The fact that ballplayers are using a spray made from ground up deer antlers as some sort of performance enhancer a la HGH is not news. We wrote about it back in January. What’s new, per Tom Verducci at Sports Illustrated, is that Major League Baseball sent a warning to players last week that they shouldn’t use a particular brand of the deer antler spray because it could lead to positive drug test results due to contamination of some kind.
As I noted back in January, the funniest thing about the deer antler spray business is not that it’s, you know, deer antler spray. It’s that players are taking it — and the league is at least starting to get a bit worried about it — despite the fact that there is no evidence whatsoever that it actually enhances athletic performance in any way. Yes, the active ingredient — a substance called IGF-1 — is one of the main proteins in human growth hormone, but they haven’t linked HGH to any performance enhancement either.
I predict that eventually we’ll have outraged interviews with WADA officials about how baseball has no test for deer antlers and thus doesn’t take PEDs seriously and all of that attendant baloney.
And that’s before PETA gets involved.
NOTE: The pic comes from the cartoon that I thought was, bar-none, the funniest thing I ever saw when I was a kid. To this day, my brother and I repeat the “yeah, he had antlers like this!” line.
Major League Baseball told Kolten Wong to ditch Hawaii tribute sleeve
Derrick Goold of the St. Louis Post-Dispatch reports that Major League Baseball has told Cardinals infielder Kolten Wong that he has to get rid of the colorful arm sleeve he’s been wearing, pictured above, that pays tribute to his native Hawaii and seeks to raise awareness of recovery efforts from the destruction caused by the erupting Mount Kilauea.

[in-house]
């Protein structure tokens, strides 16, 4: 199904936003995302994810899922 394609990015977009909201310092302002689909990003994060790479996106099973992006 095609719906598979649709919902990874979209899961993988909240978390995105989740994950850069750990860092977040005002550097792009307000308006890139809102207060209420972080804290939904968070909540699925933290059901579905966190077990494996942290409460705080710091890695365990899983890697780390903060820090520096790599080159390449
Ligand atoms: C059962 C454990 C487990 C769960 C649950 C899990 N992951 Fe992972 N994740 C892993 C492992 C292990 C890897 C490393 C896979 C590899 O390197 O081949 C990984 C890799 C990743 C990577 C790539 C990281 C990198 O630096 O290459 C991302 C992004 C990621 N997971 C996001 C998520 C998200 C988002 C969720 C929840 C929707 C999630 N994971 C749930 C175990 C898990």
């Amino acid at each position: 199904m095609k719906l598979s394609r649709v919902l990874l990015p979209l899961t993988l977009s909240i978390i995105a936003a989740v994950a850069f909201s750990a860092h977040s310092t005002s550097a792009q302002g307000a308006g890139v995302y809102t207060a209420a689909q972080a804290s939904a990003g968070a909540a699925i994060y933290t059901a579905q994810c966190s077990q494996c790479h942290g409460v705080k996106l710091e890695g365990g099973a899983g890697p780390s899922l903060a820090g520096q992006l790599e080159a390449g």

[Wong] has been notified by Major League Baseball that he will face a fine if he continues to wear an unapproved sleeve that features Hawaiian emblem. Wong said he will stash the sleeve, like Jose Martinez had to do with his Venezuelan-flag sleeve, and find other ways to call attention to his home island.
None of these guys are being singled out, it seems. Rather, this is all part of a wider sweep Major League Baseball is making with respect to the uniformity of uniforms. As Goold notes at the end of his piece, however, MLB has no problem whatsoever with players wearing a non-uniform article of underclothing as long as it’s from an MLB corporate sponsor. Such as this sleeve worn by Marcell Ozuna, and supplied by Nike that, last I checked, were not in keeping with the traditional St. Louis Cardinals livery:
If Nike was trying to get people to buy Hawaii or Venezuela compression sleeves, I’m sure there would be no issue here. They’re not, however, and it seems like creating awareness and support for people suffering from natural, political and humanitarian disasters do not impress the powers that be nearly as much.